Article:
Coming from the sleepy town of Tromso in the Arctic Circle to the sunny cosmopolitan city of Oslo, was quite the contrast, and gave us the opportunity to see what the rest of Norway has to offer.
Surrounded by dense vibrant forests filled with lofty trees that circle calm lakes and thriving by a ferry port that neighbours numerous other majestic islands, Oslo is lucky to be in such close proximity to scenes of nature that can transform your world. Oslo city is hip, friendly and vibrant, filled with architectural delights, fantastic museums and independent restaurants (although we were too broke to eat in any).
Arriving on a strict budget from Tromso, we stayed in an Air BnB which saved us a fortune on eating out. Cooking breakfast and dinner at home and bringing a packed lunch with us made from our new best friend, supermarket Renate, meant that unfortunately we never visited any swish bars or delicious restaurants, but that is what you can expect if you are visiting Norway- it is incredibly expensive. The level of expensive that you pay £14 for one beer. One beer! So as you can imagine, your trip might be an incredibly sober one.
There are quite a few things to see and do in Oslo on the cheap though. We took the time on our first day to walk along the river through the city of Oslo, from the Olaf Ryes Plass in Grunerlokka. At first we found ourselves exploring this trendy district, with chic cafes and trendy bars aplenty. The streets were lined with eclectic street art and unique pieces of statement art which casually were placed in beer gardens around the area. Young locals covered in quirky tattoos in the most random places sauntered around the streets, a common theme in Grunerlokka. Continuing along the river, we passed dog walkers and runners in the sunshine, catching a glimpse of what Oslo is like away from the main rush of the city.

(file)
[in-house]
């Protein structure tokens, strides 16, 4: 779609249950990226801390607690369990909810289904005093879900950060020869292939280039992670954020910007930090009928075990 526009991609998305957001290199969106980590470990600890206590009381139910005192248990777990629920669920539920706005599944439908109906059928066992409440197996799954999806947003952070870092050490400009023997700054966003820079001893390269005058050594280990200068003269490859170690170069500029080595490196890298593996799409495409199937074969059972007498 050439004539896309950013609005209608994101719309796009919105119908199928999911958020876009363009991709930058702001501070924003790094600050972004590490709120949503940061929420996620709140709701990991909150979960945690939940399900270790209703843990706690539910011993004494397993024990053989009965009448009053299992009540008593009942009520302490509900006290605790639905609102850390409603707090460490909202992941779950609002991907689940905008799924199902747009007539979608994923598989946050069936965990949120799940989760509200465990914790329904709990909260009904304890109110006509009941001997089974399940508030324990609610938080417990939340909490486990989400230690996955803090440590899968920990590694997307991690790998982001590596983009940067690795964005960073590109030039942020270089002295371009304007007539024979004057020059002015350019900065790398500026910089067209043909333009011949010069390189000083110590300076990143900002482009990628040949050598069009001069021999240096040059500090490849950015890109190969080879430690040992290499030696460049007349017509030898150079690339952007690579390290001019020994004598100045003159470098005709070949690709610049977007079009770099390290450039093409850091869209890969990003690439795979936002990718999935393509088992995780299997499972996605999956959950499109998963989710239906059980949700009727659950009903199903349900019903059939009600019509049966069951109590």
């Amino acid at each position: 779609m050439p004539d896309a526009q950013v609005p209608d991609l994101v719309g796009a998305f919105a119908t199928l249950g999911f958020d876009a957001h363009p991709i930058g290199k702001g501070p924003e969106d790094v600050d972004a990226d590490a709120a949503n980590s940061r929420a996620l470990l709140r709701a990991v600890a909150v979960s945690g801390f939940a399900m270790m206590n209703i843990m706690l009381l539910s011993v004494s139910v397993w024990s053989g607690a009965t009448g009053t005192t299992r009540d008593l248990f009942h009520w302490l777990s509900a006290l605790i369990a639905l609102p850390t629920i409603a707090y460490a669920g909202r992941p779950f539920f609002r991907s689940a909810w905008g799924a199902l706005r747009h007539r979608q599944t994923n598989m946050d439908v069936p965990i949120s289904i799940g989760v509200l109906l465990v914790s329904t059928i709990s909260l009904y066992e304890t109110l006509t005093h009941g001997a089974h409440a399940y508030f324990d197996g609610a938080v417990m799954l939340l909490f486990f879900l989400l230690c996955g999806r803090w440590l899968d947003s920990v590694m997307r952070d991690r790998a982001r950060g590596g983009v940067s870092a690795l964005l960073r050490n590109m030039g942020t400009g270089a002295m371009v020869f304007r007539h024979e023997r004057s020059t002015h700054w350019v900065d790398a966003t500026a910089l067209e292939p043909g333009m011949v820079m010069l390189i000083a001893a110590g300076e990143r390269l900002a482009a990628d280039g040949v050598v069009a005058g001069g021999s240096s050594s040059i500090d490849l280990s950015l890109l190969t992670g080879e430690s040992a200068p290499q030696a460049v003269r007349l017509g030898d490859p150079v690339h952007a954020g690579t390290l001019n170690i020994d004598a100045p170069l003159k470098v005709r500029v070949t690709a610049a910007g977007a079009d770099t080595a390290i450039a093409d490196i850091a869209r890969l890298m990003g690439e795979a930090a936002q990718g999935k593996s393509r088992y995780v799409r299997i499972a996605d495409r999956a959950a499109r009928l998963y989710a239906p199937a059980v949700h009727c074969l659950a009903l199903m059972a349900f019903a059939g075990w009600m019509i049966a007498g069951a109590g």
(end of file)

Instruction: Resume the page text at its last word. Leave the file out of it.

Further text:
With our second day we ventured out of the clutches of the city and explored the leafy paradise that cornered the city, taking in breathtaking sights of feathery moss, ancient boughs dancing in the wind and dazzling lakes that reflected the rays of sunshine onto the glistening lakes. Instead of hiking, we chose to cycle, hiring bikes from Viking biking for 225 NOK for the day- which although a lovely company and who organised fun and interesting city tours, do not have the most sturdy mountain bikes around! We made our way to Frognerseteren by metro, heading to the Nordmarka forest. Hopping off the metro, you are immediately placed in the forest, and jumping onto our bikes we whizzed further into the depths of the Nordmarka. The trails are not ideal for a bike, and sticking to the cycle routes meant that we were unable to clamber into the Nordmarka and explore her natural beauty in its finest glory, off the beaten track, so I do advise hiking instead.
However, after stopping for lunch at the traditional lodge Ullevalseter, a delightful restaurant filled to the brim with various trophies and achievements from the man behind the lodge, and having our homemade sandwiches by a nearby pond, we followed the direct path all the way down to the entrance of the forest. Taking this route, rather than doing a circle on us and backtracking to the same metro station as before meant we avoided hills and were closer into Oslo city than before.